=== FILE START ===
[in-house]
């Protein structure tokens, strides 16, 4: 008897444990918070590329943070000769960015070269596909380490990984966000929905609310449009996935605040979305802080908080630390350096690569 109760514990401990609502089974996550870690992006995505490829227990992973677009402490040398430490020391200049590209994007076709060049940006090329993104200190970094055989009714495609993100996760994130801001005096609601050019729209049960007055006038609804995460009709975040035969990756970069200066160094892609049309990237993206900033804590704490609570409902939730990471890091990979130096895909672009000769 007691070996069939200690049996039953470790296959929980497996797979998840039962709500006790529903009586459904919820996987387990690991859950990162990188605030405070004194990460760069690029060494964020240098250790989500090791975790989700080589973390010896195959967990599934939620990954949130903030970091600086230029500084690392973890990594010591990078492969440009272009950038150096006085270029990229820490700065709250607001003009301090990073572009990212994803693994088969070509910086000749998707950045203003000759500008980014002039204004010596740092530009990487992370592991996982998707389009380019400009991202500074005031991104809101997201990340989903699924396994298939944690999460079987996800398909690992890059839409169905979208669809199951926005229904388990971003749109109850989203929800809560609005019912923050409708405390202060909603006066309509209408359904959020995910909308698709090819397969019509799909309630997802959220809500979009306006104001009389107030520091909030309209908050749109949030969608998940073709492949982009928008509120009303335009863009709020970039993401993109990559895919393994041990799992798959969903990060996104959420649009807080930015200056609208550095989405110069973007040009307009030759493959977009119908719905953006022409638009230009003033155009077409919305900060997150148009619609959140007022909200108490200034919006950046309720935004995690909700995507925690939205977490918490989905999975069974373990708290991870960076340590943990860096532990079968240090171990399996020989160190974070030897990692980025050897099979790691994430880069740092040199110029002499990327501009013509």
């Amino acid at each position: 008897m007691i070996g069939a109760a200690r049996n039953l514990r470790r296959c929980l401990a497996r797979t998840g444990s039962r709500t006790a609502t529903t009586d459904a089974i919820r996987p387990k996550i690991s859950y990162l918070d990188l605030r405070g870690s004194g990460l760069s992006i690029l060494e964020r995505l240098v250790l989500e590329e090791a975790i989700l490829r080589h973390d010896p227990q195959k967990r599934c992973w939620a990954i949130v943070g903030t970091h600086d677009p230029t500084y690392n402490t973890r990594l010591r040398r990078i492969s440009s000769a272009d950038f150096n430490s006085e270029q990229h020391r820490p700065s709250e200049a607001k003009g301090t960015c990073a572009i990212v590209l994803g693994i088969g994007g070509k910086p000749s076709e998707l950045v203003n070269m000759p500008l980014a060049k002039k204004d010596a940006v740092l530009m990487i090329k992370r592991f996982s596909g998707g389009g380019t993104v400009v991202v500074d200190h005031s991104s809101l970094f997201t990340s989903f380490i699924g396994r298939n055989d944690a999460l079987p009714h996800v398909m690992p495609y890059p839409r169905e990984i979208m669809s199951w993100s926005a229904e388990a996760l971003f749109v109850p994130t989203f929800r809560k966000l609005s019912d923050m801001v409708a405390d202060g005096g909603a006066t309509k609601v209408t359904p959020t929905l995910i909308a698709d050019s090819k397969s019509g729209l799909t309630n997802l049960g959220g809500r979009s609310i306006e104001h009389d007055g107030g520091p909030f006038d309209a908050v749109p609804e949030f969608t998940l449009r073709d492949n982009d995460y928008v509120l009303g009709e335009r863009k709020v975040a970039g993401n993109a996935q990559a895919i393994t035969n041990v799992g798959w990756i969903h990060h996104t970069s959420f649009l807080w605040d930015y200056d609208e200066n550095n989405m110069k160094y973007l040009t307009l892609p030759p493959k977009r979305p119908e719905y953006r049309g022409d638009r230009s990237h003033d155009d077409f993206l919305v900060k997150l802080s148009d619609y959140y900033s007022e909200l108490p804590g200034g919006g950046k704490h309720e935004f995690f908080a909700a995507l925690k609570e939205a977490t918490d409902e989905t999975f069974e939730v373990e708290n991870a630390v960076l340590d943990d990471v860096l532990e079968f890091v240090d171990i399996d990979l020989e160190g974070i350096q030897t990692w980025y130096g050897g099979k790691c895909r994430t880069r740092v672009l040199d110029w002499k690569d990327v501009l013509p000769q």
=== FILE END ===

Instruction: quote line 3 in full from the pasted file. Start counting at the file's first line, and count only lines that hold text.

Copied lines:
């Amino acid at each position: 008897m007691i070996g069939a109760a200690r049996n039953l514990r470790r296959c929980l401990a497996r797979t998840g444990s039962r709500t006790a609502t529903t009586d459904a089974i919820r996987p387990k996550i690991s859950y990162l918070d990188l605030r405070g870690s004194g990460l760069s992006i690029l060494e964020r995505l240098v250790l989500e590329e090791a975790i989700l490829r080589h973390d010896p227990q195959k967990r599934c992973w939620a990954i949130v943070g903030t970091h600086d677009p230029t500084y690392n402490t973890r990594l010591r040398r990078i492969s440009s000769a272009d950038f150096n430490s006085e270029q990229h020391r820490p700065s709250e200049a607001k003009g301090t960015c990073a572009i990212v590209l994803g693994i088969g994007g070509k910086p000749s076709e998707l950045v203003n070269m000759p500008l980014a060049k002039k204004d010596a940006v740092l530009m990487i090329k992370r592991f996982s596909g998707g389009g380019t993104v400009v991202v500074d200190h005031s991104s809101l970094f997201t990340s989903f380490i699924g396994r298939n055989d944690a999460l079987p009714h996800v398909m690992p495609y890059p839409r169905e990984i979208m669809s199951w993100s926005a229904e388990a996760l971003f749109v109850p994130t989203f929800r809560k966000l609005s019912d923050m801001v409708a405390d202060g005096g909603a006066t309509k609601v209408t359904p959020t929905l995910i909308a698709d050019s090819k397969s019509g729209l799909t309630n997802l049960g959220g809500r979009s609310i306006e104001h009389d007055g107030g520091p909030f006038d309209a908050v749109p609804e949030f969608t998940l449009r073709d492949n982009d995460y928008v509120l009303g009709e335009r863009k709020v975040a970039g993401n993109a996935q990559a895919i393994t035969n041990v799992g798959w990756i969903h990060h996104t970069s959420f649009l807080w605040d930015y200056d609208e200066n550095n989405m110069k160094y973007l040009t307009l892609p030759p493959k977009r979305p119908e719905y953006r049309g022409d638009r230009s990237h003033d155009d077409f993206l919305v900060k997150l802080s148009d619609y959140y900033s007022e909200l108490p804590g200034g919006g950046k704490h309720e935004f995690f908080a909700a995507l925690k609570e939205a977490t918490d409902e989905t999975f069974e939730v373990e708290n991870a630390v960076l340590d943990d990471v860096l532990e079968f890091v240090d171990i399996d990979l020989e160190g974070i350096q030897t990692w980025y130096g050897g099979k790691c895909r994430t880069r740092v672009l040199d110029w002499k690569d990327v501009l013509p000769q």